Cris, who had been traveling frequently, changed his work schedule and found himself at home a lot. Beth, an independent IT consultant, was already working out of a home office. So, after looking at various neighborhoods in Columbus, the couple decided to buy the 2,800-square-foot penthouse shell in 2008. "It had the advantage that we were able to build it to our taste," says Cris.
The couple contacted architectural firm Behal Sampson Dietz, which created a design for the penthouse; the firm won a 2010 Watermark Award (sponsored by Builder and Custom Home magazines) for the condo's contemporary kitchen.
Some of the residence's stud walls were already in place at the time of purchase, which restricted the layout somewhat. "In some ways, it was a new project; in some ways, it was a remodel," says John Behal, principal at Behal Sampson Dietz. Still, he was able to modify the floor plan enough to give the Assifs more usable square footage and extra storage space.
Because the front door is located on the unit's interior corner, close to the building's elevator core, it made sense to use that zone for some of the utility rooms. In addition to a powder room and coat closet, the entry hall provides access to a capacious laundry room, media closet and cleverly concealed seasonal storage nook.
Despite the cluster of utilitarian rooms, "We wanted to really look at the entry as a space," says Behal. "So we made it into a gallery. Because the front door opens into the long side of the unit, we were able to create a situation where you enter, turn, and then have a ‘wow' factor." Artwork that the Assifs picked out with the help of interior designer Amy Hiteshew was installed here and throughout the unit.
Behal also was able to optimize the function of the combined kitchen/living room area. "The original layout had included a working island and a bar island," says Behal, "but this ate up too much length and caused the leftover space--the living room--to become awkward. Fortunately, our entry reconfiguration extended the wall just enough to add 3 or 4 feet to the kitchen."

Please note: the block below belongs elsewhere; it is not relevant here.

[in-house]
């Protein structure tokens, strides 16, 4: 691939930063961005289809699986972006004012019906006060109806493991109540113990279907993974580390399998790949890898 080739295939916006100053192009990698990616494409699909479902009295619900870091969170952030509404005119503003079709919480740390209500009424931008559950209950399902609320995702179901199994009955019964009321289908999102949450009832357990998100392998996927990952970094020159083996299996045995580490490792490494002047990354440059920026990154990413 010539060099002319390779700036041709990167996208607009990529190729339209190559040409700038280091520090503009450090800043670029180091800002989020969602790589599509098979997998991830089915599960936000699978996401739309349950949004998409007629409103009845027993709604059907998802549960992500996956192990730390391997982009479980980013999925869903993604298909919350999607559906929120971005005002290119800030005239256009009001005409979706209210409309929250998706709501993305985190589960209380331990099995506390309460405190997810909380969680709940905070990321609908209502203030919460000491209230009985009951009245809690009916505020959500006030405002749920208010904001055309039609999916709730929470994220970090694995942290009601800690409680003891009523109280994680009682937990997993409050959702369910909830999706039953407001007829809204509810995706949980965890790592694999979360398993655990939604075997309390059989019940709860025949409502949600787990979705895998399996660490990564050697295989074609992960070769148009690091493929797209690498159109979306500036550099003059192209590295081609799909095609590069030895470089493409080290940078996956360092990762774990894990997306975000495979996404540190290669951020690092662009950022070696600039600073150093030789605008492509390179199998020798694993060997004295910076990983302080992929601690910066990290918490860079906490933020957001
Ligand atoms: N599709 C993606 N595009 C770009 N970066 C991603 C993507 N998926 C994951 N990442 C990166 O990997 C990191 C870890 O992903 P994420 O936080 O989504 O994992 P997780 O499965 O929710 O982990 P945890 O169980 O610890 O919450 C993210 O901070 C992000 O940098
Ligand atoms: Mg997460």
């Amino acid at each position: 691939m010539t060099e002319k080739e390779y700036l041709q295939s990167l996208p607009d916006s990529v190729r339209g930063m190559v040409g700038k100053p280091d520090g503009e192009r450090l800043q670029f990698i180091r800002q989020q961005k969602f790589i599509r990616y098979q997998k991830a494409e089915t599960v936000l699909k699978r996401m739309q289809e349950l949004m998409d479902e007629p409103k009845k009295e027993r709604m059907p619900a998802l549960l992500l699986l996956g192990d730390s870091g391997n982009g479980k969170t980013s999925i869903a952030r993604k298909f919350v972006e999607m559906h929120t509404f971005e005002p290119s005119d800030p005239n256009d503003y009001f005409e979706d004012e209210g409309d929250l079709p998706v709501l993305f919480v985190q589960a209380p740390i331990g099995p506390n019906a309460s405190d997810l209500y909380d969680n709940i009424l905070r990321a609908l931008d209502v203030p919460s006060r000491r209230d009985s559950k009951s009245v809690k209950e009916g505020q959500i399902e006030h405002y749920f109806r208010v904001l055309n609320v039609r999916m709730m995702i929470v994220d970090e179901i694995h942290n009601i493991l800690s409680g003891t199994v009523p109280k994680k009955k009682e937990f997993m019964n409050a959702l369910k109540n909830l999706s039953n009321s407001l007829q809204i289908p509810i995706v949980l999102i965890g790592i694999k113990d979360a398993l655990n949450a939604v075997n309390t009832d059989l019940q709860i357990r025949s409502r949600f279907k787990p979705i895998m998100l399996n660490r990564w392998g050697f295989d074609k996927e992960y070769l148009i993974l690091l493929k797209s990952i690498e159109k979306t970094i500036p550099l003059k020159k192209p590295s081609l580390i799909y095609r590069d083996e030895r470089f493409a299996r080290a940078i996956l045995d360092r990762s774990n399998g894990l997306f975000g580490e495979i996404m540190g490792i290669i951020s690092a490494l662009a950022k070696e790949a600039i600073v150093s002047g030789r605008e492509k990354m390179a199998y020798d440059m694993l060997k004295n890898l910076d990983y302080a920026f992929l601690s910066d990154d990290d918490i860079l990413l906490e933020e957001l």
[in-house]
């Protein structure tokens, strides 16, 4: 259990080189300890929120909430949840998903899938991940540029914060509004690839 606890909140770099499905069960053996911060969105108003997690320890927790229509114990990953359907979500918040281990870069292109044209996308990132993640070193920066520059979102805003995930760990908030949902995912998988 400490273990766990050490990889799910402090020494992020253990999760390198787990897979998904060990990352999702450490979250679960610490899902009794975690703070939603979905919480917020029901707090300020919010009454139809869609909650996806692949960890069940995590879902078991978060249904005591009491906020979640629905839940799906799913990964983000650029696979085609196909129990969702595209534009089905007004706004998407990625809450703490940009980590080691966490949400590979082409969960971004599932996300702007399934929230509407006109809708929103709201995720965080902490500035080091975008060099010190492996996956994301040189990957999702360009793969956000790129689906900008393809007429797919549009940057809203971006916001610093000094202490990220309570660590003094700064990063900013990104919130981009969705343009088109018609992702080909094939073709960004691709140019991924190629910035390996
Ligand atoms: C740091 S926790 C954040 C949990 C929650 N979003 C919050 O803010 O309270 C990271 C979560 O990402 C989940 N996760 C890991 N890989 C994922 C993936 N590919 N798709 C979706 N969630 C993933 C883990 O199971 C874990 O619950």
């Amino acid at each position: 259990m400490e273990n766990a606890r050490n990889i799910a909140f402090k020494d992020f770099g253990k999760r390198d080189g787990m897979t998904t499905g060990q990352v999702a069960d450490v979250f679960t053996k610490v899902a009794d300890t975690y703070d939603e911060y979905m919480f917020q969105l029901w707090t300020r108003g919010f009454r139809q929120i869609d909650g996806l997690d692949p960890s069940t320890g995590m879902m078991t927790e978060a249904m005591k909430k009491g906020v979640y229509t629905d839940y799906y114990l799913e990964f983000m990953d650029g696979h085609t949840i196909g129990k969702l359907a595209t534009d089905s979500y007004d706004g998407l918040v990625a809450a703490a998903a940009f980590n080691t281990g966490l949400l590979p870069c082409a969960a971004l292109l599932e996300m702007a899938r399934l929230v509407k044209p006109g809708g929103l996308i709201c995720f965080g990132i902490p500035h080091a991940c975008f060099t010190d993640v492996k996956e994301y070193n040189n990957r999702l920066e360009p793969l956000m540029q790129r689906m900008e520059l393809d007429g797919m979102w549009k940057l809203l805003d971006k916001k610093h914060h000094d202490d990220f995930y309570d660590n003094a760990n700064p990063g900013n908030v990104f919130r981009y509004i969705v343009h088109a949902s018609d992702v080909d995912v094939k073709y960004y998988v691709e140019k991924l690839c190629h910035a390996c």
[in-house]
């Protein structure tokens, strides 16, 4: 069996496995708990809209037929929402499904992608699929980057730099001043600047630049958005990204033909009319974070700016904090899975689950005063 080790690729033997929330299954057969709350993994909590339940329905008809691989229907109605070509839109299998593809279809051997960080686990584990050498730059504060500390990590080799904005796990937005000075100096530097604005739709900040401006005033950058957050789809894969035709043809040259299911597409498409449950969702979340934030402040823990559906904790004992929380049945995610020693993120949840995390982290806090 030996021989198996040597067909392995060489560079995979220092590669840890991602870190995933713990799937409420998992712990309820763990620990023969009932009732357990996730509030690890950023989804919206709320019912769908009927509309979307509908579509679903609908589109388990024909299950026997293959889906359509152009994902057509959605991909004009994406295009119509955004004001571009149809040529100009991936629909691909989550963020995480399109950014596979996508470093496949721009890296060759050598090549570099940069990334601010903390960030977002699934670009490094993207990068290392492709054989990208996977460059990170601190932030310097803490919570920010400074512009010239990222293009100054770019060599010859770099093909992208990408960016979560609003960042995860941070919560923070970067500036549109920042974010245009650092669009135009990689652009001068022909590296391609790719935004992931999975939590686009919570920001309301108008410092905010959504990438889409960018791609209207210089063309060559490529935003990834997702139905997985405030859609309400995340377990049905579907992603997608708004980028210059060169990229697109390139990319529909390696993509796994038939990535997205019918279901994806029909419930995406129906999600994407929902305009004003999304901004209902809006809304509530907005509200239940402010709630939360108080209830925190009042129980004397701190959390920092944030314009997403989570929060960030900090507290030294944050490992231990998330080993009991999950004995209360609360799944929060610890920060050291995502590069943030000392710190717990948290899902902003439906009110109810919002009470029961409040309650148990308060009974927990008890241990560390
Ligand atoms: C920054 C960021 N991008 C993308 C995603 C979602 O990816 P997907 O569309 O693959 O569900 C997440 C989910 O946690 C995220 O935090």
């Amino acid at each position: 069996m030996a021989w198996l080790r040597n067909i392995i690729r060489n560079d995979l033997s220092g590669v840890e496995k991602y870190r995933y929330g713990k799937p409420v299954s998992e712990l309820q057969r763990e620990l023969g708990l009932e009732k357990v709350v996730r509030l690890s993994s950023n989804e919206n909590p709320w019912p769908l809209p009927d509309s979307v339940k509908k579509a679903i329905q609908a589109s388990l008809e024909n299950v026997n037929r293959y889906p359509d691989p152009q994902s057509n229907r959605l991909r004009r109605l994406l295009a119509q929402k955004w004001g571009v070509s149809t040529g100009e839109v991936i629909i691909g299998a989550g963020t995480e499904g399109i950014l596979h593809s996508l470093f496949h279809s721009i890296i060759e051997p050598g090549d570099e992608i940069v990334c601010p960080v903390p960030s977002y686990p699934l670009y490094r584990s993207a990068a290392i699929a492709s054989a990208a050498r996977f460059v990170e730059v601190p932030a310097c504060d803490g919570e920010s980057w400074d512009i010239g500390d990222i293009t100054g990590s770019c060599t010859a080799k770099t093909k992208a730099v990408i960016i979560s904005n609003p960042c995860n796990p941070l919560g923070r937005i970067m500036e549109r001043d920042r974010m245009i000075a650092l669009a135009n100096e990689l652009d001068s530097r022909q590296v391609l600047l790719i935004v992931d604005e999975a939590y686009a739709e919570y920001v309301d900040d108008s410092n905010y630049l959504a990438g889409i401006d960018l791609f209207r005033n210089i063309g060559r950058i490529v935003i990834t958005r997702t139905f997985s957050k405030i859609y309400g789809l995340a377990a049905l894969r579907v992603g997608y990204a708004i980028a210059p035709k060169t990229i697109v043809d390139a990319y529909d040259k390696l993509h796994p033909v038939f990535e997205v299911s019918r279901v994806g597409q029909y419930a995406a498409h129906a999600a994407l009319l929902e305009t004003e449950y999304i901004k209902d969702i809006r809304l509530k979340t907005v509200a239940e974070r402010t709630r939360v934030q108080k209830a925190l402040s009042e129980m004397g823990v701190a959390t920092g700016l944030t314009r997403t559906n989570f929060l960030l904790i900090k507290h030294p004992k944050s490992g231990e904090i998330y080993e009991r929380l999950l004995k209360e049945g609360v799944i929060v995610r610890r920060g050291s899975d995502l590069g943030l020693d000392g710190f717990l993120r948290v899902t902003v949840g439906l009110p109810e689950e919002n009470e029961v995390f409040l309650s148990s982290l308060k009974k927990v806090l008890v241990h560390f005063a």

Behal used the additional wall area to emphasize the L-shape of the kitchen and create one large island instead of two smaller ones. This allowed the living room to expand to a more comfortable proportion, and allowed for additional cabinetry in both the kitchen and the adjacent dining area.
Other changes were made to enhance the perception of spaciousness. Custom-fabricated pocket doors were used throughout the penthouse to avoid disrupting the flow of space with door swings. And after years of loft living, Beth says Cris was comfortable pushing the envelope a bit: He suggested leaving the unfinished ceiling mostly exposed, in order to add height to the room. The surface was painted black to conceal imperfections, and white "floating" panels were suspended in the central areas to brighten the space and further conceal conduits and ductwork.
Raising the ceiling height opened up possibilities for other space-defining features. A soffit in the kitchen curls back toward the wall to define the dining room. Also, Cris points out that the extra inches of height gained at the perimeter of the unit allowed them to take full advantage of the floor-to-ceiling glass walls. "It avoids having a difficult slant from the windows down to dropped ceiling height," he says.